I spent a recent Sunday morning exploring the area around the towns of Hope and Cottage Grove. The ride started with a minimal plan. Head out of town. On the way out, I decided Buckeye Road was the way to go. On the way out Buckeye, I decided to ride south to Stoughton. On the way to Stoughton, Sigglekow Road looked too pretty to pass up. And so it went. I rode on Hope, South Hope, Vilas-Hope, and No Hope Roads. It was the first day to give a hint of summer, with the temperature in the 8os and a brisk southerly wind. With that wind I figured I’d have a tailwind to push me home, but my loop ended up going more northerly than I thought it would, so I started and ended with a headwind. As I rode past a pond, I saw hawks circling. That put me in mind of Kate Wolf.

Too late…you missed the hawks.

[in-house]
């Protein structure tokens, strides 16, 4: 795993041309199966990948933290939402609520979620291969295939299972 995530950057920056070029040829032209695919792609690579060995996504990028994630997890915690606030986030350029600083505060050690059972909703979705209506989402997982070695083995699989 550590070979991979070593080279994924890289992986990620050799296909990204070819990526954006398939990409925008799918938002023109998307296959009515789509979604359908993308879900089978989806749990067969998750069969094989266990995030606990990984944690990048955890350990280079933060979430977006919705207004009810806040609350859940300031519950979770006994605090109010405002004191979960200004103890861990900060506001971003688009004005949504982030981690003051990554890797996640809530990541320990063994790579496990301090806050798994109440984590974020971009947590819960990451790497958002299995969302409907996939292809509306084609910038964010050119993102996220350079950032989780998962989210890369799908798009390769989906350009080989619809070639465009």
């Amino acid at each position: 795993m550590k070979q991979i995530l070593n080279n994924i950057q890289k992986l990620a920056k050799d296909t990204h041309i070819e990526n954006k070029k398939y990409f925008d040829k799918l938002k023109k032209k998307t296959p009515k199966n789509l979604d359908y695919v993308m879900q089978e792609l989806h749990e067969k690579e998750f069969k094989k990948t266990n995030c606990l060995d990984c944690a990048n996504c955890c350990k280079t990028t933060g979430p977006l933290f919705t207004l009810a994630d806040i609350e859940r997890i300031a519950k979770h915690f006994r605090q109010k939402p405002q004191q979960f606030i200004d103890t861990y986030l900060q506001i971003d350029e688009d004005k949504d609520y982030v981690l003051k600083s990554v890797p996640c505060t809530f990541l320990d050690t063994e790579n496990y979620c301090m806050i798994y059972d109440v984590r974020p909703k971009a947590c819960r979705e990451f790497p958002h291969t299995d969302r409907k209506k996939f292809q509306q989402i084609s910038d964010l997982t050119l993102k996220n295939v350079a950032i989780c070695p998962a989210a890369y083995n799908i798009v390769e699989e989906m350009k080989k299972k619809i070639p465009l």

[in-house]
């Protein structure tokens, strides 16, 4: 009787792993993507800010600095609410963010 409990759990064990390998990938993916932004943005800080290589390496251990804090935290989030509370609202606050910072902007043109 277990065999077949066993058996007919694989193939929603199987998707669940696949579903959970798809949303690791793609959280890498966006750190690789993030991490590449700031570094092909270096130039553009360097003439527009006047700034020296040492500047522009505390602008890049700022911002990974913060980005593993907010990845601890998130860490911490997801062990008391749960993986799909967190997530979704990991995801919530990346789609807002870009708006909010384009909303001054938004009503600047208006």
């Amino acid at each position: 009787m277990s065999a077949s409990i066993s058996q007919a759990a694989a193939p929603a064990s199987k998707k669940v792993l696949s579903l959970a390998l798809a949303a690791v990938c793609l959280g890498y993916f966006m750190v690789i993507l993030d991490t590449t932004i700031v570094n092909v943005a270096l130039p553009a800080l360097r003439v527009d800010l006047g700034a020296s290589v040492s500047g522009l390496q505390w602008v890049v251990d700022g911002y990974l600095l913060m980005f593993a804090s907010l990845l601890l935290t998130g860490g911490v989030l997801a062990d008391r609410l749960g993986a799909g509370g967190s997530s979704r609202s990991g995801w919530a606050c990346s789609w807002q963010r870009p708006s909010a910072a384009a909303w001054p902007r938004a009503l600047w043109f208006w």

Cresting a hill, I came upon this glasswork in a front yard. I wondered if it’s the work of Dale Chihuly, who studied glassblowing here under Prof Harvey Littleton, who was known as the “Father of the Studio Glass Movement.” It may be a student of his or a copy of his style (or someone with a lower budget than the other works of his I’ve seen). We also have a scientific glassblower in town, Tracy Drier. Having once plumbed a wall that I wanted to encase in plexiglass so others could see it, I understand the aesthetic appeal of work not meant as art.

It was only a hint of summer. More chilly and rainy weather followed.